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Nikki Haley: UN ambassador, governor

Nikki Haley prided herself on being the last challenger standing between the “chaos” of Donald Trump and the 2024 Republican White House nomination.

Now her dreams of becoming America’s first female president have evaporated.

Following a slew of losses in the United States’ drawn out, state-by-state primary season, including defeats to Donald Trump in almost all 15 state contests waged on “Super Tuesday”, the conservative former governor of South Carolina has suspended her presidential campaign.

The 52-year-old was little known outside her native South Carolina before Mr Trump tapped her as ambassador to the United Nations back in 2017.

Ms Haley used the high-profile UN post to cultivate an image as a plain-speaking conservative.

Speculation about her presidential ambitions had been building since she left Mr Trump’s cabinet in 2018.

And even as the ex-president eclipsed her in this year’s primaries, she held out, demanding voters be given a choice beyond what will now almost certainly be a rematch of the 2020 election.

Other Republicans with ambitions for the highest American office had largely bowed down to Mr Trump and his capture of the party, wary of the businessman’s hardcore, far-right base.

Ms Haley meanwhile ran a campaign that criticised the “ranting, raving and chaos” of the twice-impeached, criminally indicted Mr Trump, urging voters that it was “time for a new generation of leadership”.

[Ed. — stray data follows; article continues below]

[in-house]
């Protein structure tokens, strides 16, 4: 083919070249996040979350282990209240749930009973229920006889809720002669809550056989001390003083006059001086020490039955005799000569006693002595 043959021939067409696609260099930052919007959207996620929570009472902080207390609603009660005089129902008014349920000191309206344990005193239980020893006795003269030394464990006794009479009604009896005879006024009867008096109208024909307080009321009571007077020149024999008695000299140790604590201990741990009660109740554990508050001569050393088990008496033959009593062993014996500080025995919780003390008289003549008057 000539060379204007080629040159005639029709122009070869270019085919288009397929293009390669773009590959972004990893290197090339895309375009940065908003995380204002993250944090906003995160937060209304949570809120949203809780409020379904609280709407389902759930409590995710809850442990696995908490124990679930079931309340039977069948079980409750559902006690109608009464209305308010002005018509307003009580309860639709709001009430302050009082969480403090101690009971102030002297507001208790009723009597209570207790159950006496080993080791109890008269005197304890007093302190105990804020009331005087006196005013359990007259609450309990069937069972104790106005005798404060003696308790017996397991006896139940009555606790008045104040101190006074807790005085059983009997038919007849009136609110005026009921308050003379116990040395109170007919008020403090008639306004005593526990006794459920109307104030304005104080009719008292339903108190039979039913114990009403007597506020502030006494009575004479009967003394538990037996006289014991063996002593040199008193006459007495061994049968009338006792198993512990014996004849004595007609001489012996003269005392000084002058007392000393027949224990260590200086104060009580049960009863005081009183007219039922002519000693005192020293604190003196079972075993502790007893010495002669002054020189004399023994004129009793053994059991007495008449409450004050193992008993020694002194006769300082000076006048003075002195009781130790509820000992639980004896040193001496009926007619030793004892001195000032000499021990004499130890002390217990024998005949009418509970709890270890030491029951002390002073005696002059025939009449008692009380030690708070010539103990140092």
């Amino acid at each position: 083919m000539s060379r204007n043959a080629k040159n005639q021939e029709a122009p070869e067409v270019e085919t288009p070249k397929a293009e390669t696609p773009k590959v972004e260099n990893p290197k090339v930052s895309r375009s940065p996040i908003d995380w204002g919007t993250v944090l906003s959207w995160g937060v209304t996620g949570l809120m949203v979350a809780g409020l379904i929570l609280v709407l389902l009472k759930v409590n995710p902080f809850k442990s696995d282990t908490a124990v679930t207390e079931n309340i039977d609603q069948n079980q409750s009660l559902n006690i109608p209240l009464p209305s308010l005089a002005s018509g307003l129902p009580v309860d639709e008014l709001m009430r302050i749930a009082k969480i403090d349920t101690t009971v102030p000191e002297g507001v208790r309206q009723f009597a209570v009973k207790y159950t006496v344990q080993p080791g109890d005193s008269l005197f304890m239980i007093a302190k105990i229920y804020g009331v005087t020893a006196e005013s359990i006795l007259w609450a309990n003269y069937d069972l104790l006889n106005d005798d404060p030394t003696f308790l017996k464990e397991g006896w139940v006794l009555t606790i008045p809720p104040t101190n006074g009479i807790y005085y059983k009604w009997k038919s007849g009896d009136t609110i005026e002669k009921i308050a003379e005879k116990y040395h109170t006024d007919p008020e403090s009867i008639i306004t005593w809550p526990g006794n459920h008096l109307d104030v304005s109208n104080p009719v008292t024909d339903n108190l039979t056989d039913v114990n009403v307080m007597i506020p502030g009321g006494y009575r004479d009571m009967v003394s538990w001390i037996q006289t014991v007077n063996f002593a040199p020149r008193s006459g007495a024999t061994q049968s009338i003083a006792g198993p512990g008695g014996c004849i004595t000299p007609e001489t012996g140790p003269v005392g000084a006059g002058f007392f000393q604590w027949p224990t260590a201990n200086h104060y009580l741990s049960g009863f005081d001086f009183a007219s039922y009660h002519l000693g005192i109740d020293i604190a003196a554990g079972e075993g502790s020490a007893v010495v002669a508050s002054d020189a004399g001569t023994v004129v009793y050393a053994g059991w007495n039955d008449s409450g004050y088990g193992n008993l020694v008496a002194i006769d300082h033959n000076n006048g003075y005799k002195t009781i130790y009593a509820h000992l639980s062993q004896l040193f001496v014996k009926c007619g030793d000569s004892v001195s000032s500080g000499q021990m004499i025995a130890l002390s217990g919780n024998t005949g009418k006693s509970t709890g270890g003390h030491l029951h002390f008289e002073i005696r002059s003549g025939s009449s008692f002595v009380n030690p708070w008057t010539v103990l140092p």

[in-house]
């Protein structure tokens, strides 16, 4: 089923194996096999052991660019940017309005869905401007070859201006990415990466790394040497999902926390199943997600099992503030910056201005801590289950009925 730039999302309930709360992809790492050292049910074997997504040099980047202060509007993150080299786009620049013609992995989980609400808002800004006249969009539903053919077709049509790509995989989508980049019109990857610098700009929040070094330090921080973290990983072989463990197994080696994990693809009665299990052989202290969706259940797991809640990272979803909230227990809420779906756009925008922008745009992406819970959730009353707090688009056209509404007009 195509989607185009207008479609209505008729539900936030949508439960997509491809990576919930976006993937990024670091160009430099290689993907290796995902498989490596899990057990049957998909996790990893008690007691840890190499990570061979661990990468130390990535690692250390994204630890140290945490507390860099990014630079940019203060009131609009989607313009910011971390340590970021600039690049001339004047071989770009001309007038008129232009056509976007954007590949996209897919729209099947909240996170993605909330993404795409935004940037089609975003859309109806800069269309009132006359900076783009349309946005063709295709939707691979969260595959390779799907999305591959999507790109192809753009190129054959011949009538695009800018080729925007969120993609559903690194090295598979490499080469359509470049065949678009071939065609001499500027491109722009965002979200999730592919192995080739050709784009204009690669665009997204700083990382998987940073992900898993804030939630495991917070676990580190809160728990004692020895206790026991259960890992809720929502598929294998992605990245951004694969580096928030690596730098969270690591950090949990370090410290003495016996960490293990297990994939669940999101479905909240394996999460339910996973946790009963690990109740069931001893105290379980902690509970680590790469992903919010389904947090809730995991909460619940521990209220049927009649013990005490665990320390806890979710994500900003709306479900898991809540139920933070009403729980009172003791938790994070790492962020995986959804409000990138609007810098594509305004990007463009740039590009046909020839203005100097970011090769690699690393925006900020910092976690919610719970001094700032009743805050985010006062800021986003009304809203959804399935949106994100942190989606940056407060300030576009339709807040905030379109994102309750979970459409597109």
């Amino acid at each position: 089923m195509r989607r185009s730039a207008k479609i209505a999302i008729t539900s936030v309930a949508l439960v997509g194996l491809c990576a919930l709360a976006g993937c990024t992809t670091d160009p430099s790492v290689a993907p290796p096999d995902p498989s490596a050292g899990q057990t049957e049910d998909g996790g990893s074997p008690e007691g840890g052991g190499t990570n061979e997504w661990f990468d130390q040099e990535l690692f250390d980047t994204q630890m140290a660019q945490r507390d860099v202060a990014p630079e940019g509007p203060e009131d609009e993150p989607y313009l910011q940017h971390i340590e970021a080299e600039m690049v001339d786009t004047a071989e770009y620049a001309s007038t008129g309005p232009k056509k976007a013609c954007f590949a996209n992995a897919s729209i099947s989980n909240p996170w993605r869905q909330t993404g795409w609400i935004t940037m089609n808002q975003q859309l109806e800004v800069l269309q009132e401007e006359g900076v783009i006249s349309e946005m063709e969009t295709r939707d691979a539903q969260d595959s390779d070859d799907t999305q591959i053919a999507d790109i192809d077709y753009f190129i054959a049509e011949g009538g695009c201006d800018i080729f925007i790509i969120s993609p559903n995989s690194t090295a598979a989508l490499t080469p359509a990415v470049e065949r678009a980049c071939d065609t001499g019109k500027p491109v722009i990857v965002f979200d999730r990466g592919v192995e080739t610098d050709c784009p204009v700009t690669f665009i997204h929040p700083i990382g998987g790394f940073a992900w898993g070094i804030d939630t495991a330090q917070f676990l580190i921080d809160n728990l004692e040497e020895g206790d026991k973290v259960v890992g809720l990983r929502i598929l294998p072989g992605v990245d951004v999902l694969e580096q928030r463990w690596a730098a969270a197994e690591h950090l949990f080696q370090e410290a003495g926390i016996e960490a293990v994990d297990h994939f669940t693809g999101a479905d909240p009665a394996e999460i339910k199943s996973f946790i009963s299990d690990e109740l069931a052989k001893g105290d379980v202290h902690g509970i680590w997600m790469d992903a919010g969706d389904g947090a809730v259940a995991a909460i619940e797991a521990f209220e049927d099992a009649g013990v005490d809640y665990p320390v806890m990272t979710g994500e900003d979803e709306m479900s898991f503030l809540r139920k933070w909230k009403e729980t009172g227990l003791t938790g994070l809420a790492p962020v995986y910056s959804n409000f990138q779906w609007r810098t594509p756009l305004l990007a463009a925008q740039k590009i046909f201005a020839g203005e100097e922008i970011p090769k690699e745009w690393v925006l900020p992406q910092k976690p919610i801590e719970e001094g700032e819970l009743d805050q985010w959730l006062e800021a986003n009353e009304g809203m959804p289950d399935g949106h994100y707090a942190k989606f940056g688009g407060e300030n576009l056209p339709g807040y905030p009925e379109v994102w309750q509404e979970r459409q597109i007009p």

Her sustained campaign raised questions for the upcoming general election, where the ex-president will almost certainly face off with Joe Biden.

While Mr Trump is backed by a passionate core of supporters ready to ignore his attack on the 2020 election and four ongoing criminal cases, it remains to be seen whether middle-of-the-road Republicans who favored Ms Haley will commit to Mr Trump in November.

As UN envoy, Ms Haley – who previously served for six years as South Carolina’s governor – was known for speaking her mind, often in undiplomatic language.

She was the face of the White House to the world on everything from North Korean denuclearisation to the war in Syria.

Donald Trump appointed Nikki Haley as as ambassador to the United Nations in 2017

‘Not a fan’

The daughter of Indian immigrants, Nikki Haley was raised as a Sikh but identifies as Christian. She proved to be the face of diversity in a cabinet that was overwhelmingly white.

She was not exactly on the Trump train from the get-go – she endorsed Florida Senator Marco Rubio during the Republican primary race in 2016 before backing Senator Ted Cruz of Texas.

Indeed, she called Mr Trump “everything a governor doesn’t want in a president,” and just weeks before the election, admitted she was “not a fan” of the candidate.

So understandably, eyebrows were raised when Mr Trump chose Ms Haley – who had little foreign policy experience – as Washington’s voice at the United Nations.

Born in 1972, in Bamberg, South Carolina, Nimarata “Nikki” Randhawa – a mother of two – rose quickly in the southern state’s politics, serving in its House of Representatives from 2005 to 2011, when she was elected governor.

Her conservative views and outspoken but collegial style were popular in her home state.

She got headlines in 2015 by supporting the removal of the Confederate flag from the state house after a white gunman opened fire at a black church in Charleston, killing nine parishioners.

She has also been a fierce defender of Israel and critic of Russia.

During the campaign she flexed her foreign policy chops, recently launching a fusillade of attacks against Mr Trump over his encouragement of Russian President Vladimir Putin to invade NATO allies in Europe.

“Trump is siding with a dictator who kills his political opponents,” she said last month.


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